Still Re-Discovering Myself and My Daughter

 Still Re-Discovering  Myself and My Daughter

Kami-Leigh Agard

Four years ago, when COVID-19 reared its ugly head and roared at the world, I succumbed to a familiar friend—isolation. While most were troubled with the reality of having to quarantine from everyday life to ebb the spread of the virus—folks, I was fine. It was like being viciously kidnapped yet befriending my kidnappers. And now in 2024, with again political allegiances splitting up families, turning friends into enemies; countless protests; this reimagined counter culture movement taking a piss on every mode of life; and personal challenges—isolation is again…tempting. However, through faith, a 15- going on 16-year-old relationship has blossomed and grown even stronger with my nonverbal daughter on the autism spectrum.

In 2020, I penned a column about navigating the pandemic with our special-needs children. This quote jumps out: “Use this time to discover your kids again.” This precious nugget of advice was given by Laura O’Connor Leonard, a Rockaway resident, veteran special education administrator and founder of ABA Tree. And folks, that’s exactly what I did. I truly got the time and space to (re-)discover my daughter, Soanirina, and what a precious luxury. My daughter became my solace. I started to look at her from a different lens. Instead of seeing my daughter with autism, I saw and interacted with JUST my daughter. Autism was still here, and I appreciated even more all the nuances that come with it. For example, I got the courage to finally take her for walks on my own. And folks, she’s FUN! Together, we would sing, skipping down the street without a care in the world. Indoors, we played games, laughed and ultimately became each other’s best friend. I would sing, “Soa loves her mummy, mummy loves her Soa—best friends forever!” and she would giggle and shower so much love with her eyes.

However, fast forward to 2024, with anxiety and fear creeping in for very different reasons, I again find myself looking to my daughter—for her spirit and courage.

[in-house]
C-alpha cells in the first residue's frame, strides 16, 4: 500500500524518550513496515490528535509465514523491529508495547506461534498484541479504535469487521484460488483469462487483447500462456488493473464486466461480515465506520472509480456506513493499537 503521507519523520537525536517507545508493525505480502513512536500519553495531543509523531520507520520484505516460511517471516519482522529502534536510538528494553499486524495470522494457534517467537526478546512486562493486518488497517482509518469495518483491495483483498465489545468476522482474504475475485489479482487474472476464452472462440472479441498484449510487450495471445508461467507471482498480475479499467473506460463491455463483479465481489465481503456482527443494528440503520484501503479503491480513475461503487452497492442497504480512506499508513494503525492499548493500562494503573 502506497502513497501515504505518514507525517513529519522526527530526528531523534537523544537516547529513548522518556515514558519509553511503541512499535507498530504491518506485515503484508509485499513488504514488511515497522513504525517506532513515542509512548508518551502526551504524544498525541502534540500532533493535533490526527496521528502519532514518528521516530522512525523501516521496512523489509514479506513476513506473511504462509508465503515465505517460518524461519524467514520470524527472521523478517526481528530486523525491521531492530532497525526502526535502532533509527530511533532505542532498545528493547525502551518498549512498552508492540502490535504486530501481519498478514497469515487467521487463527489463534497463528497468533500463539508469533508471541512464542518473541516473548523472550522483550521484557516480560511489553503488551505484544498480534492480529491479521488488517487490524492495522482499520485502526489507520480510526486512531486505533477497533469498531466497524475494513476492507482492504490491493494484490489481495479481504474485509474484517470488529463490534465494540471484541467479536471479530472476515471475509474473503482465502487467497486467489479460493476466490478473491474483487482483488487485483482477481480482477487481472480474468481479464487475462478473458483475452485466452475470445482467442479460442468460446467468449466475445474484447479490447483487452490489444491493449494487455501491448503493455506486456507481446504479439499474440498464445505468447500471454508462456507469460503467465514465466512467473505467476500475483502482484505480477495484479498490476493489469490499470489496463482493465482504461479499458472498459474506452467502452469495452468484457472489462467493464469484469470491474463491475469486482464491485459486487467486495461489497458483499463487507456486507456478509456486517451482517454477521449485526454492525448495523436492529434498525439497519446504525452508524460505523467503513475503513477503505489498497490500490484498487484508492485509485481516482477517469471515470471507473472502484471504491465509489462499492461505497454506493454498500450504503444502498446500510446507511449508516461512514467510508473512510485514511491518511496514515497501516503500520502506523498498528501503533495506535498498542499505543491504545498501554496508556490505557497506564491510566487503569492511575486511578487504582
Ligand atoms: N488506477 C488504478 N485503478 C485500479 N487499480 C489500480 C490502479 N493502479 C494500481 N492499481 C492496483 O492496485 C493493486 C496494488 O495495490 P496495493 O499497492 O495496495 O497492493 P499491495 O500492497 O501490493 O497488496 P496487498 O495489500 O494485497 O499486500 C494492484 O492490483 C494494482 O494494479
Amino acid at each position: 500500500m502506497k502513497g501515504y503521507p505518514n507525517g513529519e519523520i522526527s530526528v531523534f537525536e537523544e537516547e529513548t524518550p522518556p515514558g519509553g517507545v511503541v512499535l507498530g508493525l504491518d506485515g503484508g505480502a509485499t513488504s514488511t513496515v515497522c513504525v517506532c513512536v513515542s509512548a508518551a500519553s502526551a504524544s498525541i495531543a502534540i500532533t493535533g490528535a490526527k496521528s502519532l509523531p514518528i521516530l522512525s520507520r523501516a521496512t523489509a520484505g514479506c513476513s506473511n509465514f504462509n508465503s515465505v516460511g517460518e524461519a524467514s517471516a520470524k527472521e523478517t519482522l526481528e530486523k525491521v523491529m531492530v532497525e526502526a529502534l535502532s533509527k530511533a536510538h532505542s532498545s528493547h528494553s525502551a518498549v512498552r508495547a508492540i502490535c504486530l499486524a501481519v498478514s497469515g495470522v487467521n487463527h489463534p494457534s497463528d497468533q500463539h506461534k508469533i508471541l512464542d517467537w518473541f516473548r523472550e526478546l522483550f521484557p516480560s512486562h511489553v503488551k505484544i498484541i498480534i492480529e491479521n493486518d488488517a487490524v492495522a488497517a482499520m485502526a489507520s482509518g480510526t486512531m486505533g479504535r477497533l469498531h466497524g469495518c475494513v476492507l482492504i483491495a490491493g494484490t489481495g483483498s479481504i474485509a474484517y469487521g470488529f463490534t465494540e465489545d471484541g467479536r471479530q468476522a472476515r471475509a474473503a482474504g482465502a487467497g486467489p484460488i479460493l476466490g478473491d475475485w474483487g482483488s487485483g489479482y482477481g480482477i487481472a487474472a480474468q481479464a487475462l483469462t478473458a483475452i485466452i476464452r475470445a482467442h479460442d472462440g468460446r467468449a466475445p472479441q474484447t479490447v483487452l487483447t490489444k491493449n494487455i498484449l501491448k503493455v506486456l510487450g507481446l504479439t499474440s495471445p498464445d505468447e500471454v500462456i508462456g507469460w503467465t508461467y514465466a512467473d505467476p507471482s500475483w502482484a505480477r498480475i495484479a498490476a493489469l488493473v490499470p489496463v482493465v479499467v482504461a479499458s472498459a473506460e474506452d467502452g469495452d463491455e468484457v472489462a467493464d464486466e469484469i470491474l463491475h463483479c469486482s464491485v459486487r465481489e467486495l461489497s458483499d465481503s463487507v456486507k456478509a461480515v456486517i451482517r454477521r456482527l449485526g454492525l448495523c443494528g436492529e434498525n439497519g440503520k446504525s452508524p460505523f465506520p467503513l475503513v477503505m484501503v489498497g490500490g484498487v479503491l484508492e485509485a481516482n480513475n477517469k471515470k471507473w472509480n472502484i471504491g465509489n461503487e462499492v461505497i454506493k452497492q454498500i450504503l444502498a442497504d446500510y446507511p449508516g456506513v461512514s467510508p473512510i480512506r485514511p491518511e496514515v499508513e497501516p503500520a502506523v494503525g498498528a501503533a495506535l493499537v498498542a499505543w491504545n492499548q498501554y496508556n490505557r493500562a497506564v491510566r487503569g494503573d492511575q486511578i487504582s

My daughter, and two of Dr. Seuss’ seuss-isms continue to give me peace. The first, “Don’t cry because it’s over. Smile because it happened.” And the second, “Then, just when I could stand it no more, by chance I discovered a tiny trap door! I popped my head out. The great sky was sky-blue. And I knew, from the flowers, I’d finally come through to the banks of the beautiful River Wah-Hoo!”

Don’t cry and lament yesteryear’s and now today’s challenges, instead, focus on healing and be thankful for the time we can turn off societal pressures and just get to be present with ourselves and our children. The second, folks—that trap door is hope! Hope that life’s challenges and worries will sort themselves out. And now, clearly look out a once cloudy window and appreciate all the wonderful possibilities for yourself, our community’s families and special-needs children.

Rockaway, please join Rockaway Beach Autism Families in working towards putting our peninsula and Broad Channel on the map for creating fulfilling job and recreational opportunities for individuals on the spectrum. The spectrum of autism is wide, and you would be both surprised and pleased to know the skills and passions that our loved have to offer.

Also, as countless parents have shared, mental health counseling is paramount for caregivers to effectively care for their special-needs loved ones and the family unit at large. As the often-used adage goes: When you fly on an airplane, the flight attendant instructs you to “put your oxygen mask on first,” before helping others. Why is this an important rule for ensuring survival? Because if you run out of oxygen yourself, you can’t help anyone else with their oxygen mask.

For those of you new to this column—what is Rockaway Beach Autism Families (RBAF)? We are an alliance of like-minded individuals advocating for autism awareness, acceptance and education, while providing a plethora of recreational activities for families with loved ones on the autism spectrum. Our aim is to build inclusion, especially the educational, vocational, and mental health environments. Also, our mission is to reduce isolation of caregivers, share our experiences with other people who “get it,” and just be REAL in a safe, supportive and non-judgmental environment.

For more info on RBAF and ideas on how to further our mission, plus upcoming summer 2024 events, visit: Rockaway Beach Autism Families on Facebook or Instagram or email:

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